Climate Change on the Slopes: Professional snowboarders weigh in

Skiers and snowboarders, here is what you should know: Most of what you love about skiing is going to change dramatically because of climate change. Scientists have been saying this for years, but now professional snowboarders and skiers like pro boarder Forrest Shearer, a supporter of The Wilderness Society, are coming together to spread the climate change message.

We recently interviewed some of these amazing snowboarders about their  observations on climate change and came away realizing what an incredibly unique position they’re in to help educate young people. 

“Snowboarding is my job. I see first-hand consequences of climate change. Shorter seasons, depleted snow pack, areas where last year there was snow and now it’s just rocks and dirt. Snowboarding might not be around for long,” Shearer told me.

Shearer’s extreme boarding has been featured in several Snowboarding films, including Deeper Unplugged and Further. He hopes to use his status to educate youth about climate change and inspire them to action.

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Read more on climate change hitting winter sports hard.

Snowboarders unite to fight climate change

Shearer is also a supporter of Protect Our Winters (POW), a non-profit partner of The Wilderness Society started by legendary snowboarder Jeremy Jones. Protect Our Winters works towards unifying the winter sports world in the fight against climate change. Together with Alliance for Climate Change Education (ACE), they have teamed up to create “Hot Planet/Cool Athletes,” which brings elite athletes into public schools to talk to students about the negative effects of climate change.

These boarders understand they will be impacted as much by climate change as anyone.

Drastic effects from global warming have already been seen in Europe, where rapid melting and a decrease in snow precipitation are widespread.

World Cup snowboarder Alex Deibold recently competed in the Snowboard World Championships in La Molina, Spain. It was an event he said he had been looking forward to all year.

In the end “it was more like a beach vacation than a snowboard contest. There was one trail open other than where our boarder-cross course was, and it was dirt on both sides. It was in the upper 40's almost every day and it hadn't snowed there since November,” Deibold told us.

Climate change is a complicated concept to understand, especially when parts of the country have seen especially cold, snowy winters over the past couple of years. Winter 2011 has been a great powder year for resorts in the Rockies, so what’s the problem? 

While any given winter can be severe in some places, the long-term trends are not good for winter sports; Skiers and scientists agree that the general trend in snow conditions and temperatures is deeply concerning.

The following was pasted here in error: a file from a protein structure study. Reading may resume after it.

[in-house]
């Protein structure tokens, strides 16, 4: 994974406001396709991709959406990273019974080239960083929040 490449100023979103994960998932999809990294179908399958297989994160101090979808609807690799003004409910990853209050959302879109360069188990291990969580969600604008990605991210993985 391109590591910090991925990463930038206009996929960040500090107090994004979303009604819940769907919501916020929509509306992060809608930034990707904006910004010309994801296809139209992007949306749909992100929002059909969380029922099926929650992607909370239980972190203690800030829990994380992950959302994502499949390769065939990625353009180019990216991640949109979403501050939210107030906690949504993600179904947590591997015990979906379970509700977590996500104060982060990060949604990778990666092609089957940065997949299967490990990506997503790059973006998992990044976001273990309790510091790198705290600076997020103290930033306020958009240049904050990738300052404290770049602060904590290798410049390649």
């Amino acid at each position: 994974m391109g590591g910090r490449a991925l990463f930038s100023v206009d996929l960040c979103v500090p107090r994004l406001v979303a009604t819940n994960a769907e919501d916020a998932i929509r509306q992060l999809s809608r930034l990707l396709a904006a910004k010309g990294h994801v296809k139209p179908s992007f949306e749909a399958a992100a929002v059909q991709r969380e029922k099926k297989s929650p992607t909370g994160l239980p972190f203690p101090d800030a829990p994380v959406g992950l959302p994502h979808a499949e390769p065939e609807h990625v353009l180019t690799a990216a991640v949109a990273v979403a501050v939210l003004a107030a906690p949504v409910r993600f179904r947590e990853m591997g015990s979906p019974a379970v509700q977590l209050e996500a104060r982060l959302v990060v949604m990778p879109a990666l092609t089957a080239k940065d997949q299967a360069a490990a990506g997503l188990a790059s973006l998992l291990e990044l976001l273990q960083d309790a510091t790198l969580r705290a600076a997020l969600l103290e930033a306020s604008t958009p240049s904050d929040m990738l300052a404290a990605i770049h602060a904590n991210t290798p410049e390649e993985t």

Click here to learn more about ski resorts battling climate change.

Snowboarders' influence offers powerful educational tool

Although only a small percentage of kids actually participate in skiing, it is a broadly accepted sport that has an inexplicable aura of awesomeness.

“They (kids) might not snowboard themselves, but they know about it. It’s something cool and counter-culture driven,” Shearer said.

“Through snowboarding I can be a role model for kids and hopefully influence their lives in a positive way,”  he said.

 This message seems to resonate with avid snowboarders, like Peter Fisco, of Jackson, Wyo.

“It is one thing to see (Pros) tearing it up down a run and then at the bottom talk about how much they love their…sponsors, but it would be even more powerful if they could drop a line or two about how the average snow-sport-loving bro could get out there and make a difference either locally at their own mountain or globally through (a non-profit),” Fisco said.

The Wilderness Society has been campaigning to pass policies and legislation in Congress that ramp down dangerous heat-trapping emissions and help keep our wildlands resilient in a warming world. Having these athletes join the cause is a great benefit to combating false beliefs about climate change, especially as many conservatives in Congress repeatedly try to deny the science behind climate change and reject federal efforts to protect the public health from the dangers of carbon pollution.

There is a lot that needs to be done. That’s why organizations like Protect our Winters (POW) and The Wilderness Society need your help in fighting to spread the word about climate change. Click here to join our Wild Alert community and receive action alerts on climate change and other issues the impact our magnificent wildlands.

Photo: Forrest Shearer. Courtesy Protect Our Winters.